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Table of Contents 
IJD® SYMPOSIUM
Year : 2020  |  Volume : 65  |  Issue : 6  |  Page : 452-460
Immune responses in post kala-azar dermal leishmaniasis


Department of Pharmacology, Institute of Postgraduate Medical Education and Research, Kolkata, West Bengal, India

Date of Web Publication23-Oct-2020

Correspondence Address:
Mitali Chatterjee
Department of Pharmacology, Institute of Post Graduate Medical Education and Research, 244 B, Acharya J C Bose Road, Kolkata - 700 020, West Bengal
India
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Source of Support: None, Conflict of Interest: None


DOI: 10.4103/ijd.IJD_258_20

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   Abstract 


Kala-azar, commonly known as visceral leishmaniasis (VL), is a neglected tropical disease that has been targeted in South Asia for elimination by 2020. Presently, the Kala-azar Elimination Programme is aimed at identifying new low-endemic foci by active case detection, consolidating vector control measures, and decreasing potential reservoirs, of which Post Kala-azar Dermal Leishmaniasis (PKDL) is considered as the most important. PKDL is a skin condition that occurs after apparently successful treatment of VL and is characterized by hypopigmented patches (macular) or a mixture of papules, nodules, and/or macules (polymorphic). To achieve this goal of elimination, it is important to delineate the pathophysiology so that informed decisions can be made regarding the most appropriate and cost-effective approach. We reviewed the literature with regard to PKDL in Asia and Africa and interpreted the findings in establishing a potential correlation between the immune responses and pathophysiology. The overall histopathology indicated the presence of a dense, inflammatory cellular infiltrate, characterized by increased expression of alternatively activated CD68+ macrophages, CD8+ T cells showing features of exhaustion, CD20+ B cells, along with decreased CD1a+ dendritic cells. Accordingly, this review is an update on the overall immunopathology of PKDL, so as to provide a better understanding of host-parasite interactions and the immune responses generated which could translate into availability of markers that can be harnessed for assessment of disease progression and improvement of existing treatment modalities.


Keywords: Immune response, kala-azar, post kala-azar dermal leishmaniasis, visceral leishmaniasis


How to cite this article:
Chatterjee M, Sengupta R, Mukhopadhyay D, Mukherjee S, Dighal A, Moulik S, Sengupta S. Immune responses in post kala-azar dermal leishmaniasis. Indian J Dermatol 2020;65:452-60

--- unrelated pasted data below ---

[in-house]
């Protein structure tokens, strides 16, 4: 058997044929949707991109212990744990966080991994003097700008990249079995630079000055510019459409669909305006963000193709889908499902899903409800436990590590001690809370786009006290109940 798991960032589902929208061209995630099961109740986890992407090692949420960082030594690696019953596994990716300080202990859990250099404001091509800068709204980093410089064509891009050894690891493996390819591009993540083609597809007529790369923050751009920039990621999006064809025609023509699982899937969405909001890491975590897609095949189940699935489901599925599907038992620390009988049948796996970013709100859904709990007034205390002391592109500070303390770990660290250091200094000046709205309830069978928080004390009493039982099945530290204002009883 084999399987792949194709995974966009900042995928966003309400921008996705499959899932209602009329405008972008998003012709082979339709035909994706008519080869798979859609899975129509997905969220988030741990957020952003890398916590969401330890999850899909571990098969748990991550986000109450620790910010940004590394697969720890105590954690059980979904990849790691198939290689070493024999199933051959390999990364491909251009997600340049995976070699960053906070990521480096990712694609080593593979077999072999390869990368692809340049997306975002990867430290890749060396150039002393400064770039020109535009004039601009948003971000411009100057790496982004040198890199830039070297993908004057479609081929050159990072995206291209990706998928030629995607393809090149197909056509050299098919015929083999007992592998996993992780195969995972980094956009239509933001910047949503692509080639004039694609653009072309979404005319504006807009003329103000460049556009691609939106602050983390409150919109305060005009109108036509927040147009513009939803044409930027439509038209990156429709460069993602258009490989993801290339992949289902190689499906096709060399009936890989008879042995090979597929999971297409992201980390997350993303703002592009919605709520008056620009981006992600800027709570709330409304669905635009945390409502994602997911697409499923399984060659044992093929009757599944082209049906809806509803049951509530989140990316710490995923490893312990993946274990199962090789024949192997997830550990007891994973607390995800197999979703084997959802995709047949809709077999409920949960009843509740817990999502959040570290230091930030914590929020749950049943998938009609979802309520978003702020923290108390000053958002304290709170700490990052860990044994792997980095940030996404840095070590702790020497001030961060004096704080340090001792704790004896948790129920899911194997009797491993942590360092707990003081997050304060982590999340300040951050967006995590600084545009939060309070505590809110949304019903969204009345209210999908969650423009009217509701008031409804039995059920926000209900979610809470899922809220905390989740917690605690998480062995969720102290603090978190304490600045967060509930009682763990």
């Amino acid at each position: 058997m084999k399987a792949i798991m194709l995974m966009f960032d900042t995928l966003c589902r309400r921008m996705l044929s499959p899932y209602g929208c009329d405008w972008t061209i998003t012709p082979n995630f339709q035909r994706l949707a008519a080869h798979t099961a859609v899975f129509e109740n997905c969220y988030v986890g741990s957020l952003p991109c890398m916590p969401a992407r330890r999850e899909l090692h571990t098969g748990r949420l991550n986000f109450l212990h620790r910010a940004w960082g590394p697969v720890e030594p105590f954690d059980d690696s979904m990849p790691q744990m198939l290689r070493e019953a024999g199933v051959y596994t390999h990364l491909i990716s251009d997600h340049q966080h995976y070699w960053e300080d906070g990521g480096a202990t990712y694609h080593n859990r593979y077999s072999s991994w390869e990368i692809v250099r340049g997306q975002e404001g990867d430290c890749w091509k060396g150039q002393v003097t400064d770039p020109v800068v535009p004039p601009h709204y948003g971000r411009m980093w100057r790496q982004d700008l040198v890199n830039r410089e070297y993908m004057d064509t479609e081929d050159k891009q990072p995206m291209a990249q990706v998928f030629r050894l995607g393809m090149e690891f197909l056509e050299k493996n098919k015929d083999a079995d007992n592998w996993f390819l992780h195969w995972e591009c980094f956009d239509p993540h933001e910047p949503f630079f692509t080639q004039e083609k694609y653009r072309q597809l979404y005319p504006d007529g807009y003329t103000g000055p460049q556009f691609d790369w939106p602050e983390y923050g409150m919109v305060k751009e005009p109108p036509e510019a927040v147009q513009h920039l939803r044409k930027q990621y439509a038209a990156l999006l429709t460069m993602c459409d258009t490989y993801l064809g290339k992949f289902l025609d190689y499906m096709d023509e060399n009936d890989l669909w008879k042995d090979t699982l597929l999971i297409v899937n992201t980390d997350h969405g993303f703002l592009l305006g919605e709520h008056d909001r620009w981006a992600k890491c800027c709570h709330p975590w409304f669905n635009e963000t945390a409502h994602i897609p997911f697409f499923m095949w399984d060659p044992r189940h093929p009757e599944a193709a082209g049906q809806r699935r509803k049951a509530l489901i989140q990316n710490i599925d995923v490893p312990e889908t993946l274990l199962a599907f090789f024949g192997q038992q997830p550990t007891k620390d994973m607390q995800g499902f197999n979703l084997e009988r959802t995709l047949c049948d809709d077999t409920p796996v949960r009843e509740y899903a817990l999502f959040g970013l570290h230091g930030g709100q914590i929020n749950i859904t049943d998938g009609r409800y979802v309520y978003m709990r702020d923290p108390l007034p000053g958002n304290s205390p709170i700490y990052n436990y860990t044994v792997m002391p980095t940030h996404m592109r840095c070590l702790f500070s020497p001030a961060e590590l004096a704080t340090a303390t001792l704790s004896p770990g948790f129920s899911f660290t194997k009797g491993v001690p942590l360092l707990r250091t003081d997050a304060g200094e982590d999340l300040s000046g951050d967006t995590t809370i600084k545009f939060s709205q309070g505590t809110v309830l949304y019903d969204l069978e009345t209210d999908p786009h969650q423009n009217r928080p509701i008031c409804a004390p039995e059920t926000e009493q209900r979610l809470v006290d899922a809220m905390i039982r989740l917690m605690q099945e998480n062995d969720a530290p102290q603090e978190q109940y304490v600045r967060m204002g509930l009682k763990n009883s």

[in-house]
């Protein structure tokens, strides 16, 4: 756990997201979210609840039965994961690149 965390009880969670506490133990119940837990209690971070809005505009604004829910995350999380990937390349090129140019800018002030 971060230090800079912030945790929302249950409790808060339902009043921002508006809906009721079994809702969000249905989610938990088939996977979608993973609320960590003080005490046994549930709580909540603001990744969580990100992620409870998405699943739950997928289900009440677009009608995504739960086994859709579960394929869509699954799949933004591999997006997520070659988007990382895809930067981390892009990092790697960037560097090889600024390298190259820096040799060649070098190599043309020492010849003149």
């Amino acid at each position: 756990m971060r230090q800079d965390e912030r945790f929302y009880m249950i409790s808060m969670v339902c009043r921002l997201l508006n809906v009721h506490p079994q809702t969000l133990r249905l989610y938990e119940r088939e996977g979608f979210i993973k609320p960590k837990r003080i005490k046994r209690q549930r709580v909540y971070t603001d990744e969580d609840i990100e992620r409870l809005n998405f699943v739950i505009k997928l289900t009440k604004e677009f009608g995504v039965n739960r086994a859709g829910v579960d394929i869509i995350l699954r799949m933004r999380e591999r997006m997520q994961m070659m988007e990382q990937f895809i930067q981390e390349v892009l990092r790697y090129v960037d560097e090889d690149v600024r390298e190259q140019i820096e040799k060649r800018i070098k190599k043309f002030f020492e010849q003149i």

How to cite this URL:
Chatterjee M, Sengupta R, Mukhopadhyay D, Mukherjee S, Dighal A, Moulik S, Sengupta S. Immune responses in post kala-azar dermal leishmaniasis. Indian J Dermatol [serial online] 2020 [cited 2020 Dec 4];65:452-60. Available from: https://www.e-ijd.org/text.asp?2020/65/6/452/298905





   Introduction Top


Leishmaniases are vector-borne parasitic diseases caused by at least 20 species of the genus Leishmania and are transmitted to mammalian hosts by female sandflies. The wide pleomorphism of species of Leishmania accounts for the diverse clinical presentations that range from self-curing cutaneous lesions to a life-threatening visceral variant. Visceral leishmaniasis (VL)/kala-azar has a dermal sequela, Post Kala-azar Dermal Leishmaniasis (PKDL), and usually presents in patients with a history of apparently cured VL and occurs primarily in two geographic zones, namely South Asia and East Africa (mainly Sudan).[1],[2]

Although similar in their etiology as the causative species is Leishmania donovani , PKDL in these two geographic zones have striking differences in terms of their incidence, as 5%–10% of VL cases in South Asia develop PKDL 2-3 years after apparent cure, whereas in East Africa it is seen in up to 50% of cases usually during or within 1 year of treatment for VL. They also differ in their clinical features, as in Africa it appears as papular, macular, maculopapular, nodular, or plaque-like lesions, whereas in South Asia, patients present with two distinct forms, macular or polymorphic (combination of macular, papular and nodular) lesions.[3],[4],[5],[6] In South Asia, its public health relevance lies in the fact that as the lesions harbor parasites that are exposed to the bite of sandflies, PKDL cases are considered to play a major role in disease transmission cycle.[7],[8],[9],[10] Accordingly, PKDL is recognized as a major constraint in the kala-azar elimination programme.[7],[11],[12] As the outcome of VL having a PKDL sequel is determined by a complex interplay of parasite characteristics, vector biology, and host factors, with immune responses taking center stage amongst the host factors,[1] development of diagnostic and therapeutic strategies requires an understanding of the host immune responses, so that informed decisions are made.[8],[13],[14] Accordingly, the aim of this review is to provide an understanding of the parasite-driven immune evasion strategies that enable parasite survival in PKDL following apparent cure from VL.

The etiopathogenesis of PKDL is still unclear and there is yet to emerge a consensus regarding possible causes for the generally viscerotropic L. donovani parasite to become dermatropic.[15] An important lacuna is the absence of an animal model and therefore, information is derived solely from human studies, and understandably remains limited. It is a heterogeneous and dynamic condition, and patients differ with regard to time of onset after VL, chronicity, distribution, and appearance of the lesions, as well as immune responses (including tendency to self-heal), all of which vary over time.[6]